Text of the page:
- New bans on Chinese smuggling to S. Korea, Japan nationals
- China says visa suspension for S. Korea, Japan “reasonable”.
- Escalating diplomatic conflicts will complicate economic relations
- Social media users lash out at S.Korea’s “shameful” Covid restrictions
BEIJING, Jan 11 (Reuters) – China introduced travel bans on South Korean and Japanese nationals on Wednesday, as a diplomatic row escalated over Covid-19 restrictions that have hampered the reopening of the world’s second-largest economy after three years. Isolation.
China on Sunday lifted quarantine orders for incoming travelers, one of the last signs of the world’s strictest COVID restrictions, which Beijing began to lift abruptly in early December after historic protests.
But concerns about the scale and impact of the outbreak in China, where the virus is spreading unchecked, have prompted more than a dozen countries to request negative COVID test results from people arriving from China.
Among them, South Korea and Japan also have limited flights and require tests on arrival, with passengers sent to quarantine showing positive. In South Korea, quarantine is at the traveler’s own expense.
In response, Chinese embassies in Seoul and Tokyo said Tuesday they had stopped issuing short-term visas to travelers to China, after the Foreign Ministry slammed the testing requirements as “discriminatory.”
This prompted an official protest from Japan to China, while South Korean Foreign Minister Park Jin-Seol said the decision was based on scientific evidence and was not biased and that China’s countermeasures were “deeply regrettable”.
In a sign of rising tensions on Wednesday, China’s immigration authority suspended transit visa exemptions for South Koreans and Japanese.
The spat could also affect economic relations between the three neighbours.
Japanese supermarket operator Isetan Mitsukoshi Holdings Ltd (3099.D) and supermarket operator Aeon Co (8267.D) Depending on how long the suspension lasts, he said, they may have to reconsider transferring personnel to China.
“We can’t take short-term business trips, but such trips have come down anyway during COVID, so we don’t expect an immediate impact. But if the situation persists for a long time, there will be an impact,” said one. The South Korean chip declined to identify the industry source, saying the person was not authorized to speak to the media.
China requires negative test results from visitors from all countries.
Some governments that have announced restrictions on travelers from China have cited Beijing’s concerns about data transparency.
The World Health Organization says China is underestimating the deaths.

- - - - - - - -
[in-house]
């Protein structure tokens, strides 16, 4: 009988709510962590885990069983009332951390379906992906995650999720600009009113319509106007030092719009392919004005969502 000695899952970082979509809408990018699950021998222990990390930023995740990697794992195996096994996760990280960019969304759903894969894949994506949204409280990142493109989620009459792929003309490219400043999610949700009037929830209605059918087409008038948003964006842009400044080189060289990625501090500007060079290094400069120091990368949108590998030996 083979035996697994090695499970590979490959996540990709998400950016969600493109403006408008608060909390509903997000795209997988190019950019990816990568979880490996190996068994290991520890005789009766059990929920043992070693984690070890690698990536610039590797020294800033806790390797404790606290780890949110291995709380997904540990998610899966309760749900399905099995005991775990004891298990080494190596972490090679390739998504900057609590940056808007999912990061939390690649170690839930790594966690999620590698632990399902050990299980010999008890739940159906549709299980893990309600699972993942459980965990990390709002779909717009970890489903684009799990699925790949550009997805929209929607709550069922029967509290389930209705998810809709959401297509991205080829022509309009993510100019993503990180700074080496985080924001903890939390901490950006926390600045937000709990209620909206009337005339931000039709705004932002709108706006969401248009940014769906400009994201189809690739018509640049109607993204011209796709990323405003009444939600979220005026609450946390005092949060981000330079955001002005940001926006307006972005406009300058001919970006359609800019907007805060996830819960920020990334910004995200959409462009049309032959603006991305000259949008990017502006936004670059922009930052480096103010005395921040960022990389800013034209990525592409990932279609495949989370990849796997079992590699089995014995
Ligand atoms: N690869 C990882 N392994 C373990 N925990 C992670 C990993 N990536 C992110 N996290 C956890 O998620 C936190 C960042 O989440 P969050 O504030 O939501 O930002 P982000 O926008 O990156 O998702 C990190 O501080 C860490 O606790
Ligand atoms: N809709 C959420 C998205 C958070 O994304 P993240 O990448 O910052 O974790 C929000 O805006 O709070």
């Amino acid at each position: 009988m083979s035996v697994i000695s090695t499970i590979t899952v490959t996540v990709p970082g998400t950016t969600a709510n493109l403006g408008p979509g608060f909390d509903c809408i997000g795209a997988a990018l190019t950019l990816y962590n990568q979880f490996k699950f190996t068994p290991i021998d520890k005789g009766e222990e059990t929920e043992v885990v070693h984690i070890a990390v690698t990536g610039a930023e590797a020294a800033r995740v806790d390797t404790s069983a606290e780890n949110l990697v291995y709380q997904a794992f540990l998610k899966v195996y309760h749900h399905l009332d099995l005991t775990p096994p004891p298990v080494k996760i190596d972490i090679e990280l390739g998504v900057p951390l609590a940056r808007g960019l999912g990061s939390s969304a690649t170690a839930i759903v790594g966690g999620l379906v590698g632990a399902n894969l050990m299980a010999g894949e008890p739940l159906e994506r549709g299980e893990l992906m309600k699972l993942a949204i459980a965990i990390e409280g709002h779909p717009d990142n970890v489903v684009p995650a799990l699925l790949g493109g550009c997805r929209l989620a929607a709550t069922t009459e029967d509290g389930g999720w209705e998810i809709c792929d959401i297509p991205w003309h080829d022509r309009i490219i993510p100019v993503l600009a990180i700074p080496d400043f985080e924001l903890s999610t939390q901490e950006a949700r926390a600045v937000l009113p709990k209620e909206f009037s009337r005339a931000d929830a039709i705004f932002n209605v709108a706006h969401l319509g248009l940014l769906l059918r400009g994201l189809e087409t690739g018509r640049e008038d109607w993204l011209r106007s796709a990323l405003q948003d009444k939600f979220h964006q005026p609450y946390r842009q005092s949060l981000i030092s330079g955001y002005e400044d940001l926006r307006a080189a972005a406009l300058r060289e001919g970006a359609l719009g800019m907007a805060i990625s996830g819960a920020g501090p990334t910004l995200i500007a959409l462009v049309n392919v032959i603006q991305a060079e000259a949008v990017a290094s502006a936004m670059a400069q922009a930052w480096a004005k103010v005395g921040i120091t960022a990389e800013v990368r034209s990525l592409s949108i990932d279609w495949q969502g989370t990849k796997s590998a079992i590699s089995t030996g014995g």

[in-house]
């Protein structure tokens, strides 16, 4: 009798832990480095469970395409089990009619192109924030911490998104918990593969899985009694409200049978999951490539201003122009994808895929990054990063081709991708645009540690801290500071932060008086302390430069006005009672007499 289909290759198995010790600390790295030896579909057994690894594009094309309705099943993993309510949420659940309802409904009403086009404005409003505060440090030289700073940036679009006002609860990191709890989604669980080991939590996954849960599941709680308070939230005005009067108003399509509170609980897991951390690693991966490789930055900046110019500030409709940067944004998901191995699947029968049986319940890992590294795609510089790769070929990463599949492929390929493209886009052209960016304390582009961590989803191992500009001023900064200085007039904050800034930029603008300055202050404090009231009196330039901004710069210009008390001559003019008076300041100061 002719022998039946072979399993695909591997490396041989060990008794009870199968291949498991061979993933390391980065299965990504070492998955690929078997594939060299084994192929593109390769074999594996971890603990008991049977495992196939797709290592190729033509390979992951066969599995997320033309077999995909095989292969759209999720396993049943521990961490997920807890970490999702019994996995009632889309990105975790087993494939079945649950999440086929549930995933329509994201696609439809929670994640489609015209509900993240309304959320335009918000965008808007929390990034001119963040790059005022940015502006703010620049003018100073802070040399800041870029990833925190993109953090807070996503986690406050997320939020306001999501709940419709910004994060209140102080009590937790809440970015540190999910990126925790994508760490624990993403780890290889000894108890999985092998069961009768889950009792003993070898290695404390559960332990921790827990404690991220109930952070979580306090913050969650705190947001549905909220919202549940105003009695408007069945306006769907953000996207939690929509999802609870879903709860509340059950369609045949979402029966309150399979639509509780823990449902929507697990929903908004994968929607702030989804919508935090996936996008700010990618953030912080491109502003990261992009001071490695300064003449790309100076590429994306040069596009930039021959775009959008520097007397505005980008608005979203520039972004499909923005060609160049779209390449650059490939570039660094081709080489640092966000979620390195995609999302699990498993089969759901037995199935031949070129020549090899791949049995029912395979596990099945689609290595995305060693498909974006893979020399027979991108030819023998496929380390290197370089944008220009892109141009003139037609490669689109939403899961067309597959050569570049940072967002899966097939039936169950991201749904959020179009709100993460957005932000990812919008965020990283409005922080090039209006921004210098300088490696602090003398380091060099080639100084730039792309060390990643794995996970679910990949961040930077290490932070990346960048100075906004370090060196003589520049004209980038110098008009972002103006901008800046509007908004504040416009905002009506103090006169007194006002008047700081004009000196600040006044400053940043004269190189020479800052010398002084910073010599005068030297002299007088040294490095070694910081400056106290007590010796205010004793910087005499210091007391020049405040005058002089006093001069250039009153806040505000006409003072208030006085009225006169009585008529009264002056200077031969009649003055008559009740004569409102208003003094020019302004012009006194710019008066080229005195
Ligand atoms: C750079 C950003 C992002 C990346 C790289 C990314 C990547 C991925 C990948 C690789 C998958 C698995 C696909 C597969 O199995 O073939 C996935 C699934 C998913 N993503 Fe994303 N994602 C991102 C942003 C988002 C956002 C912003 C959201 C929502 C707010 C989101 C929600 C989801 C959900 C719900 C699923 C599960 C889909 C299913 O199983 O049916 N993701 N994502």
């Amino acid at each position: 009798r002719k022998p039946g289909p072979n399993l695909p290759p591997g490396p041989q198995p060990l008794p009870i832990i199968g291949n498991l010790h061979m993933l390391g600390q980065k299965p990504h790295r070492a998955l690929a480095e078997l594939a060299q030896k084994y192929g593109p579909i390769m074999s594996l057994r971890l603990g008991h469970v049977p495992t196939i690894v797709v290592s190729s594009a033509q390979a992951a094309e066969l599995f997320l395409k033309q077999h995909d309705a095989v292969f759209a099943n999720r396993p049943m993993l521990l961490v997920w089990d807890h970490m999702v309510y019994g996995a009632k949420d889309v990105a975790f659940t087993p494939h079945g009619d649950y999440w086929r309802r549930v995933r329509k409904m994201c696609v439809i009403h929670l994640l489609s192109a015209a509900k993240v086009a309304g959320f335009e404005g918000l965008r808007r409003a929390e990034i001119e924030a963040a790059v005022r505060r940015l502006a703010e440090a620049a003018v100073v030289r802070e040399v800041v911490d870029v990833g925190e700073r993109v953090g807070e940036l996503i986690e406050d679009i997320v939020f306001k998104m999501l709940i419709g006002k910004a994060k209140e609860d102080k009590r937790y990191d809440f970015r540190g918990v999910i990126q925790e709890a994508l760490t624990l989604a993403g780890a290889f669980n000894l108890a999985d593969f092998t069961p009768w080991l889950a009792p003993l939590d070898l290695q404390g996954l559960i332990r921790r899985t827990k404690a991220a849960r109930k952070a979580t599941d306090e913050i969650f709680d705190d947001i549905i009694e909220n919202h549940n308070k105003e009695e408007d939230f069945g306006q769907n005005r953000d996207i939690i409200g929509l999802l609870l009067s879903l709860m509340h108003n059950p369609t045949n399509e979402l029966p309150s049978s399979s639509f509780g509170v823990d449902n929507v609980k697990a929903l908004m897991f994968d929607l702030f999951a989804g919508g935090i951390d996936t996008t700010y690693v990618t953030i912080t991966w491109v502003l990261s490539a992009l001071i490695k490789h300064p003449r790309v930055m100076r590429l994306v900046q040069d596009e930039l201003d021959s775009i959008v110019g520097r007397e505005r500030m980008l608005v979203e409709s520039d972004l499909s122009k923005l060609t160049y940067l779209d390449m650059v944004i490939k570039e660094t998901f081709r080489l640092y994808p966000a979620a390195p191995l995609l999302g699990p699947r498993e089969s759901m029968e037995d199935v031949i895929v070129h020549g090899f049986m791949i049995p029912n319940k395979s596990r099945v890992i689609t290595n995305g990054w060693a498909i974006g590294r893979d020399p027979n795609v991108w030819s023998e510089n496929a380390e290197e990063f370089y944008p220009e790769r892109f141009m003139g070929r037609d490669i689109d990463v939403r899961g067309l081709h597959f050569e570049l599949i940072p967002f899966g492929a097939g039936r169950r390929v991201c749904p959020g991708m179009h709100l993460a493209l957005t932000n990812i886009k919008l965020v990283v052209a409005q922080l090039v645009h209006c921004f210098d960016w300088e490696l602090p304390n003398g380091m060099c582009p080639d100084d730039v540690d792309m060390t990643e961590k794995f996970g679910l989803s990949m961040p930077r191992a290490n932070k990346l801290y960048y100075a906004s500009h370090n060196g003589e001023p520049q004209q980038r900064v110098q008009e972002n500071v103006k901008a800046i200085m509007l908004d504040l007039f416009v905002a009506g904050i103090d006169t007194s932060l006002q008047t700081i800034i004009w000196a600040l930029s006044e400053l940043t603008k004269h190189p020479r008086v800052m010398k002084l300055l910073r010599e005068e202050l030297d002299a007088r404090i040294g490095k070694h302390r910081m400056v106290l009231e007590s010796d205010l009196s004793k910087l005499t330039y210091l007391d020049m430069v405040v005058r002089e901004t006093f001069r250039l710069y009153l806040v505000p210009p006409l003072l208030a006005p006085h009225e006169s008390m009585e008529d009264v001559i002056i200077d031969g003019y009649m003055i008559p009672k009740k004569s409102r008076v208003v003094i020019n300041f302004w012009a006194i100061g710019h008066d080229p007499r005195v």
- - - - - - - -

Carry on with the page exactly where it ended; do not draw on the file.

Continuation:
China’s health authorities have been reporting five or fewer deaths a day for the past month, a contrast to the long lines seen at funerals. For the first time, they did not report the COVID death data on Tuesday.
China’s Centers for Disease Control and Prevention and the National Health Commission did not immediately respond to requests for comment.
Liang Wannian, head of the COVID Expert Group under the National Health Commission, told reporters that deaths can only be accurately counted after the epidemic is over, without specifying whether daily reporting has stopped.
Wang Guiqiang, head of the Department of Infectious Diseases at Peking University First Hospital, told the same news conference that China will ultimately have to look at the excess deaths and determine the mortality figures.
Although international health experts predict at least one million Covid-related deaths this year, China has reported more than 5,000 since the pandemic began, a fraction of what other countries reported when they reopened.
China claims to be transparent with its data.
The Covid wave has already passed its peak in the provinces of Henan, Jiangsu, Zhejiang, Guangdong, Sichuan and Hainan, as well as in the major cities of Beijing and Chongqing – home to more than 500 million people, state media said.
On Wednesday, Chinese state media devoted extensive coverage to what they called “discriminatory” border rules in South Korea and Japan.
Nationalist tabloid Global Times defended Beijing’s response as “a direct and justified response to protect its own legitimate interests, especially as some countries continue to escalate China’s pandemic situation by imposing travel restrictions for political manipulation”.
Chinese social media anger was mainly aimed at South Korea, whose border measures have been tough on countries that announced the new rules.
Videos circulating online showed special routes coordinated by soldiers in uniform for airport arrivals from China, with passengers given yellow lanyards with QR codes to process test results.
One user on China’s Twitter-like Weibo said singling out Chinese travelers was “shameful” and akin to “being treated like criminals and paraded through the streets”.
Annual spending by Chinese tourists abroad reached $250 billion before the pandemic, with South Korea and Japan as top shopping destinations.
Repeated lockdowns have hit China’s $17 trillion economy. The World Bank estimates its 2022 growth will fall to 2.7%, its second slowest pace since the mid-1970s after 2020.
It forecast 4.3% in 2023, but that is 0.9 percentage points lower than its June forecast due to the severity of the Covid disruptions and weakening external demand.
($1 = 6.7666 Chinese Yuan Renminbi)
Additional reporting by Beijing Newsroom; Kaori Kaneko, Mari Shiraki and Elaine are in Tokyo; By Marius Zaharia in Seoul by Joyce Lee, Hyunsu Yim and Heekyong Yang; Editing by Gerry Doyle and Kim Coghill
Our Standards: Thomson Reuters Trust Principles.